[Air-L] Social media for elderly people
ngodbold at gmail.com
Wed Dec 15 16:18:27 PST 2010
Perhaps this research centre and these papers may be of interest.
Williamson, K. (1998) Discovered by chance: The role of incidental
information acquisition in an ecological model of informatin use. Library
and Information Science Research, Vol. 20, No.1, pp. 23-40.
Williamson, K. & Asla, T. (2009) Information behavior of people in the
fourth age: Implications for the conceptualization of information literacy.
Library and Information Science Research, Vol. 31, No.2, pp. 76-83.
On Thu, Dec 16, 2010 at 10:12 AM, Di Shaw <di.shaw at adelaide.edu.au> wrote:
> Hello Everyone,
> I would like to introduce myself to this very supportive and knowledgeable
> community. My name is Diane Shaw (not sure what will show up when I hit the
> button!), and I am doing a PhD at the University of Adelaide
> (Anthropology). I
> have recently completed 14 months of ethnographic fieldwork studying the
> online/offline social interactions of older people. My primary focus has
> been on
> Australians between the ages of 65 and 85 who are on a social networking
> for older people (40 plus). Working closely with older people online and
> has been incredibly rewarding, and has produced some startling and exciting
> results. Significantly, being online and socially connected to others is an
> incredibly meaningful part of my participants’ everyday lives.
> A recent post from Kelly asking for references on social media and the
> has prompted me to contribute to the list. I also had difficultly finding
> quality articles on older people using the Internet to connect socially.
> (As an
> aside, it is interesting to note that even the more senior of my
> (85 year olds) as well as the broader community in my study, do not
> themselves “elderly”, preferring the title of senior.) Listed, below, are
> references that may be useful.
> Dell, P. (2008) Acting your age: a study of the relationship between online
> social interaction and identity in older adults. PhD thesis. Murdoch
> Furlong, M. (1989) An electronic community for older adults: the seniorNet
> network. Journal of Communication, 39:145-53.
> Kanayama, T. (2003) Ethnographic research on the experience of Japanese
> people online. New Media Society, 5:267-288.
> Malta, S. (2007). Love Actually! Older adults and their romantic Internet
> relationships. Australian Journal of Emerging Technologies and Society,
> Mellor, D., Firth, L., and Moore, K. (2008). Can the Internet improve the
> well-being of the elderly. Aging International, 32:25-42.
> Stalp, M., Williams, R., Lynch, A. and Radina M. (2009). Conspicuously
> consuming: the Red Hat Society and midlife women’s identity. Journal of
> Contemporary Ethnography, 38(2):225-253.
> Torres, S. (2006). Different ways of understanding the construct of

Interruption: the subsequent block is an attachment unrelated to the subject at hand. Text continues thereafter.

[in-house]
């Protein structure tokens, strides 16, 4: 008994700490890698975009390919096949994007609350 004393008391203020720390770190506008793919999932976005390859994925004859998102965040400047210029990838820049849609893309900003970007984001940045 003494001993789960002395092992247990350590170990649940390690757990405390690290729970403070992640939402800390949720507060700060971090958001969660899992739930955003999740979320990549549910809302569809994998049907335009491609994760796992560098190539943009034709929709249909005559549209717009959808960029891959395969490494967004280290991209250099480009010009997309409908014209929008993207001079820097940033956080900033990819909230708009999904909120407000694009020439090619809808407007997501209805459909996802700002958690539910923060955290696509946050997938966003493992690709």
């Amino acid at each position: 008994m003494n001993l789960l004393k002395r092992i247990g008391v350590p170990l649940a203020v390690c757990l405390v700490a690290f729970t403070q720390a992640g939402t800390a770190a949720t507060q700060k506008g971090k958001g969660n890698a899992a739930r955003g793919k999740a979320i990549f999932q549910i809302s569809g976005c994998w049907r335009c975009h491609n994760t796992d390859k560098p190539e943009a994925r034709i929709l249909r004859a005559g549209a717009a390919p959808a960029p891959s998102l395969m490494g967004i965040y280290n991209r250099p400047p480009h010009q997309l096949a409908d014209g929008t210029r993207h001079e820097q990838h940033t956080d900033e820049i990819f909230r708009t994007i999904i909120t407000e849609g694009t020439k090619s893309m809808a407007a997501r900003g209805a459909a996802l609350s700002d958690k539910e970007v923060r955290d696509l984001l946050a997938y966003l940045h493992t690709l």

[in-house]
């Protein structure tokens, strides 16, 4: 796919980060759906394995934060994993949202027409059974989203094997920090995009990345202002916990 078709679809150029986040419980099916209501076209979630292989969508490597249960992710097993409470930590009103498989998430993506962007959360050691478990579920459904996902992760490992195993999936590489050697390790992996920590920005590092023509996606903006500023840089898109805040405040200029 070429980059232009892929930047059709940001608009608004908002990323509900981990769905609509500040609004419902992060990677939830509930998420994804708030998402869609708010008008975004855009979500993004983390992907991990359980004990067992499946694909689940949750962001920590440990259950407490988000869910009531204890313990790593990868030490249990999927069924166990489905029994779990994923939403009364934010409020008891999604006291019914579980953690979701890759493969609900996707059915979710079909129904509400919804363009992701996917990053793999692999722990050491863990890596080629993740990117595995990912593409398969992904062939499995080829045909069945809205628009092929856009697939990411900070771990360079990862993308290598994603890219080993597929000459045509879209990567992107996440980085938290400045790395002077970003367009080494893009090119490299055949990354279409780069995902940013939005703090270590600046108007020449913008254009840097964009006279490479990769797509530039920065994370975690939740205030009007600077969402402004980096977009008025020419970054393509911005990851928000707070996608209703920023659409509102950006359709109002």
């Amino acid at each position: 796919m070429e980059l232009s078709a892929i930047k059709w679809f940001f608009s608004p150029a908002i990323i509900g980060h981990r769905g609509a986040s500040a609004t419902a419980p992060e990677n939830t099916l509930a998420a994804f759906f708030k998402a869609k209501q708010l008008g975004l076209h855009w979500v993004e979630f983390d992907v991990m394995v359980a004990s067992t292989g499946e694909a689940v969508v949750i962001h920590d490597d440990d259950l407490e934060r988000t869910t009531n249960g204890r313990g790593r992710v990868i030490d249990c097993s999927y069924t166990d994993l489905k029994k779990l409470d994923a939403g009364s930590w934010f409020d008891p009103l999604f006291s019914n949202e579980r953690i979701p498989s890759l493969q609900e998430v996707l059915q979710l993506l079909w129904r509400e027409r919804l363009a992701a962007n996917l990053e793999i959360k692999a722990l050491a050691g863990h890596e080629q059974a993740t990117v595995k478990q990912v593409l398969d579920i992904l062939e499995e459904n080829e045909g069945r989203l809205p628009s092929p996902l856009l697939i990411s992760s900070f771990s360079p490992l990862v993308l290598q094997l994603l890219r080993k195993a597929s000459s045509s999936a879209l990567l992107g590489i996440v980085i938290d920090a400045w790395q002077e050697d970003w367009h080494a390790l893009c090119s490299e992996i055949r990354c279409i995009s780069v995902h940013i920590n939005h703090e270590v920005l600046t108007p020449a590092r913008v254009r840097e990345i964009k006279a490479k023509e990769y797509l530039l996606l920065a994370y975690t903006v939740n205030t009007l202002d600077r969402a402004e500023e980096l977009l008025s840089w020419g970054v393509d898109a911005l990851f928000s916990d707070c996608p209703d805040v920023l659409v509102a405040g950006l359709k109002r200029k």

> aging: Iranian immigrants speak about what aging well means to them.
> Cross Cultural Gerontology, 21:1-23.
> Xie, B. (2003). Older adults, computers, and the Internet: future
> Retrieved 20 July 2009, from www.gerontechjournal.net, 2(4):289-305.
> Xie, B. (2007). Using the Internet for offline relationship formation.
> Science Computer Review, 25(3):396-404.
> I would just like to add that it has been my experience that in order to
> understand older peoples’ participation with social networking sites (as
> well as
> the Internet generally – emails, banking, information), it is important not
> isolate the use of current technology (computers and the Internet) from
> peoples’ past life experiences with using technology in general (work
> experience, ham radio, pen-palling, cameras, telephones, washing machines,
> so on), or to ignore what we already know about social interaction amongst
> people (for example, support and sharing of knowledge – see Myerhoff, B.
> Number our days. New York: E.P. Dutton).
> Well, I’ve been a tad verbose! I hope the references provided help with the
> Cheers, Di
> di.shaw at adelaide.edu.au
> Phd Candidate
> University of Adelaide
> The Air-L at listserv.aoir.org mailing list
> is provided by the Association of Internet Researchers http://aoir.org
> Subscribe, change options or unsubscribe at:
> Join the Association of Internet Researchers:
PhD Candidate (Human Information Behaviour / Health Communication)
Faculty of Arts and Social Sciences
University of Technology, Sydney
¯`~.. ¸><((((º>¸. .~´¯`~.. ¸><((((º>¸. .~´¯`~.. ¸><((((º>¸.
.><((((º>`~.¸¸.~´¯`~.¸.~´¯`~...¸><((((º> .,,.~´¯`~.. ¸><((((º>¸.
.....,,.><((((º>`~.¸¸.~´¯`~.¸.~´¯`~...¸><((((º> .~´¯`~.. ¸><((((º>¸.
.,,.~´¯`~.. ¸><((((º>¸. .~´¯`~..
UTS CRICOS Provider Code: 00099F
DISCLAIMER: This email message and any accompanying attachments may contain
confidential information. If you are not the intended recipient, do not
read, use, disseminate, distribute or copy this message or attachments. If
you have received this message in error, please notify the sender
immediately and delete this message. Any views expressed in this message are
those of the individual sender, except where the sender expressly, and with
authority, states them to be the views of the University of Technology
Sydney. Before opening any attachments, please check them for viruses and
Think. Green. Do.
Please consider the environment before printing this email.
More information about the Air-L